prevention in South Asian populations are proposed.

Table of Contents


Table of Contents

Chapter 1: Introduction........ 1

Research Aim 1:..... 3

Research Aim 2:..... 3

Research Aim 3:..... 4

Chapter 2: Background........ 5

Diabetes: The Scope of the Epidemic..... 5

Diabetes in South Asians..... 6

Key Risk Factors For Diabetes..... 7

Diabetes Risk Factors in South Asians..... 10

Lifestyle Interventions for Diabetes Prevention..... 11

The Da Qing IGT and Diabetes Study.. 11

Diabetes Prevention Studies in Japan.. 12

The Finnish Diabetes Prevention Study.. 13

The Diabetes Prevention Program.. 14

The Indian Diabetes Prevention Programme.. 16

Summary of Lifestyle Interventions for Diabetes Prevention.. 17

Translation of the DPP for the South Asian Population..... 19

Chapter 3: Methods........ 22

The SHAPE study..... 22

Formative Research to Inform the SHAPE Program.. 23

The SHAPE Pilot Study.. 26

The D-CLIP Trial..... 26

Study Population.. 28

The D-CLIP Lifestyle Intervention.. 29

Study Testing.. 30

CHAPTER 4: Barriers to and Opportunities for Lifestyle Change to Prevent Diabetes in US South Asians........ 33

Abstract..... 33

Introduction/Background..... 34

Research Design and Methods..... 35

Study Participants and Procedures.. 35

Data Collection.. 37

Data Analysis.. 37

Results..... 38

The Role of Immigration in Lifestyle Behaviors.. 38

The Role of Gender in Lifestyle Behaviors.. 40

Overcoming Barriers to Healthy Lifestyle Behaviors.. 44

Discussion..... 46

Conclusion..... 49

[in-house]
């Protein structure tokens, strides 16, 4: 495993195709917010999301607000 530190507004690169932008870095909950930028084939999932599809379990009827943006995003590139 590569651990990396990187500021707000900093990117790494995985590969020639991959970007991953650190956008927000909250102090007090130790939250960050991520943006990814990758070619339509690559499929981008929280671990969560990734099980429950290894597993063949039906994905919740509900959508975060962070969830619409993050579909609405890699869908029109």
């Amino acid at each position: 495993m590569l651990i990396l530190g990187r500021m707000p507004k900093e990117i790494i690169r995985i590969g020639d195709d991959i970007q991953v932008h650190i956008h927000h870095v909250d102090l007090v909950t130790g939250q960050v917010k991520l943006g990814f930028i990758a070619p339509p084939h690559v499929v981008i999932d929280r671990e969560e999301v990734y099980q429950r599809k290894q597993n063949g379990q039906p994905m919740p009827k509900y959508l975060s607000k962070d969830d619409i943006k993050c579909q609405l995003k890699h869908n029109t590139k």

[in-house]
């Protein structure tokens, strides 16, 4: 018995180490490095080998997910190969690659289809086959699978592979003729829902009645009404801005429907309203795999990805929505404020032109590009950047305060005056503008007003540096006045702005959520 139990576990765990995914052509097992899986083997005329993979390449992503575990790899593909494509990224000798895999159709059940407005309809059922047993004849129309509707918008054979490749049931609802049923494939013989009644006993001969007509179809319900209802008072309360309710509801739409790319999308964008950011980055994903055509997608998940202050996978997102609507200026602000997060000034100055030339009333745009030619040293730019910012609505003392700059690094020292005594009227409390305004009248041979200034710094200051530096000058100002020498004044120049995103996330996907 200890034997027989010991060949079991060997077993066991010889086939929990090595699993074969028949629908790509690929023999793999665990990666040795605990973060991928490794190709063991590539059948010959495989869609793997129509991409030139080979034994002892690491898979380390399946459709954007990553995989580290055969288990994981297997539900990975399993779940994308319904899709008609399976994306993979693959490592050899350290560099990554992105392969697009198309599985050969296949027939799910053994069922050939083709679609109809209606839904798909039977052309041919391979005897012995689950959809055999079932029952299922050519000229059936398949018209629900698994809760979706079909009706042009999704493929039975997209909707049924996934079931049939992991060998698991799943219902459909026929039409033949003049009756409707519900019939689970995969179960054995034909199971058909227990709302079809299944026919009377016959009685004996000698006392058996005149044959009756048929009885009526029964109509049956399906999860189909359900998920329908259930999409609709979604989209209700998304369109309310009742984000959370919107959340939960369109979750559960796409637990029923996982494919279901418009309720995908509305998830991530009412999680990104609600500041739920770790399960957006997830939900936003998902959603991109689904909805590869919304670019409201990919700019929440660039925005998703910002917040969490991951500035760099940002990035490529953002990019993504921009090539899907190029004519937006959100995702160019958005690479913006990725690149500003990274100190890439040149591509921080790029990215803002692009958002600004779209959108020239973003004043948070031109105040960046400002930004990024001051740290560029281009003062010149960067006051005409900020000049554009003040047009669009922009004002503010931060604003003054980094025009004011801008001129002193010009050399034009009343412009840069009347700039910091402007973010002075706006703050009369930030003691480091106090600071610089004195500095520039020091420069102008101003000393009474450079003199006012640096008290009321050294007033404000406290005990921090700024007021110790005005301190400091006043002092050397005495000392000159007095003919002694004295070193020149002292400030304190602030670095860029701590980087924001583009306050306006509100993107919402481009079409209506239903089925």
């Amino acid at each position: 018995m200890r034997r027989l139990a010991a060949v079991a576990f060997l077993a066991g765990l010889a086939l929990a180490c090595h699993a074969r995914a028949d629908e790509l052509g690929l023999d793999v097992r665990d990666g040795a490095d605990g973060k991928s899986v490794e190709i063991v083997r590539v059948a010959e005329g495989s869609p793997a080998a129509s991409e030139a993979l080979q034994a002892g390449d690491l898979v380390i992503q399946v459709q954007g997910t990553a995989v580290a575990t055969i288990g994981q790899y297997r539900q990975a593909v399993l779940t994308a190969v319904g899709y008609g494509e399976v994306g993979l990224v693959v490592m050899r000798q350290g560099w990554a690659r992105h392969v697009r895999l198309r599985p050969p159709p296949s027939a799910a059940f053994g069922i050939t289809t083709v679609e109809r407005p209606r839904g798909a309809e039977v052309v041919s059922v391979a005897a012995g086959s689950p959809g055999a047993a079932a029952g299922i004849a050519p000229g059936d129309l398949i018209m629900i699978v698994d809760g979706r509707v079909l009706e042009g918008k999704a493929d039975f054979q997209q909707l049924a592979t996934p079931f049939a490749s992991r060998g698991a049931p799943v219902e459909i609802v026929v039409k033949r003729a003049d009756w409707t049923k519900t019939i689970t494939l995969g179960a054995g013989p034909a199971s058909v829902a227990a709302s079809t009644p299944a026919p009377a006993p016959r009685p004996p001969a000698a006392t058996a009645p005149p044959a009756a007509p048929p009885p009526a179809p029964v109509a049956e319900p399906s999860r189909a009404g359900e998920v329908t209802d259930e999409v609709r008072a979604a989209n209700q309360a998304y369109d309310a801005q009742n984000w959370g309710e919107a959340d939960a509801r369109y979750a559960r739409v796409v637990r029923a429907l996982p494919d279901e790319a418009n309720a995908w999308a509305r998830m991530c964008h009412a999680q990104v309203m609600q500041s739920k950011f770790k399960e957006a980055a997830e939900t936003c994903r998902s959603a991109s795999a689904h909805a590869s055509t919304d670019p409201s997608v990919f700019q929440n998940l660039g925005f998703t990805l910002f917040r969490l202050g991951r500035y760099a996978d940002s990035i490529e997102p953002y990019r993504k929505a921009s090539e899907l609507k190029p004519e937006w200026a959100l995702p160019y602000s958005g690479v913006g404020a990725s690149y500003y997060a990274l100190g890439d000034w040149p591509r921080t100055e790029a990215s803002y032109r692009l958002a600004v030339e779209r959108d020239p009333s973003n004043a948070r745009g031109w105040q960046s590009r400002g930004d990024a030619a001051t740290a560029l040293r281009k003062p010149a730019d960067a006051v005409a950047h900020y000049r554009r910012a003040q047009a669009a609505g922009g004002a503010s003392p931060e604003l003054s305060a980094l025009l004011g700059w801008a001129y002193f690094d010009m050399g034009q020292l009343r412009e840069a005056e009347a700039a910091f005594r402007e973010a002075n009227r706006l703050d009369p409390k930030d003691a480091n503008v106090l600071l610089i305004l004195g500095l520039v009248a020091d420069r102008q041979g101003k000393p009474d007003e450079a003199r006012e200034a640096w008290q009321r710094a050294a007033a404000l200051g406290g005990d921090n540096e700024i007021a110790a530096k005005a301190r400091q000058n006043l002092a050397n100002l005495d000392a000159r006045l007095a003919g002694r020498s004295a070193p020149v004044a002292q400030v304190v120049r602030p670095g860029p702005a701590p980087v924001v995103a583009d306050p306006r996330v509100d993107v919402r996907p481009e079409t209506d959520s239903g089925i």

Chapter 4 Tables..... 50

CHAPTER 5: Correlates of BMI and Waist Circumference and Healthy Lifestyle Factors in Asian Indians........ 51

Abstract..... 51

Introduction/Background..... 52

Research Design and Methods..... 54

Study Participants and Procedures.. 54

Data Collection.. 54

Data Analysis.. 57

Results..... 58

Discussion..... 62

Conclusion..... 65

Chapter 5 Tables and Figures..... 66

CHAPTER 6: Changes in Anthropometric Measurements in Asian Indians Enrolled in a Lifestyle Intervention Program: Six Month Results of the D-CLIP Trial........ 73

Abstract..... 73

Introduction/Background..... 74

Research Design and Methods..... 75

Study Participants and Procedures.. 75

Data Collection.. 76

Data Analysis.. 78

Results..... 79

Discussion..... 81

Conclusion..... 85

Chapter 6 Tables and Figures..... 87

Chapter 7: Summary and Conclusions........ 95

Summary of Findings..... 95

Limitations..... 102

Suggestions for Improving Studies like SHAPE and D-CLIP..... 105

Strengths and Innovations..... 108

Public Health Implications..... 109

Gaps in the Published Literature.. 109

Recommendations for Diabetes Prevention in the South Asian Community.. 111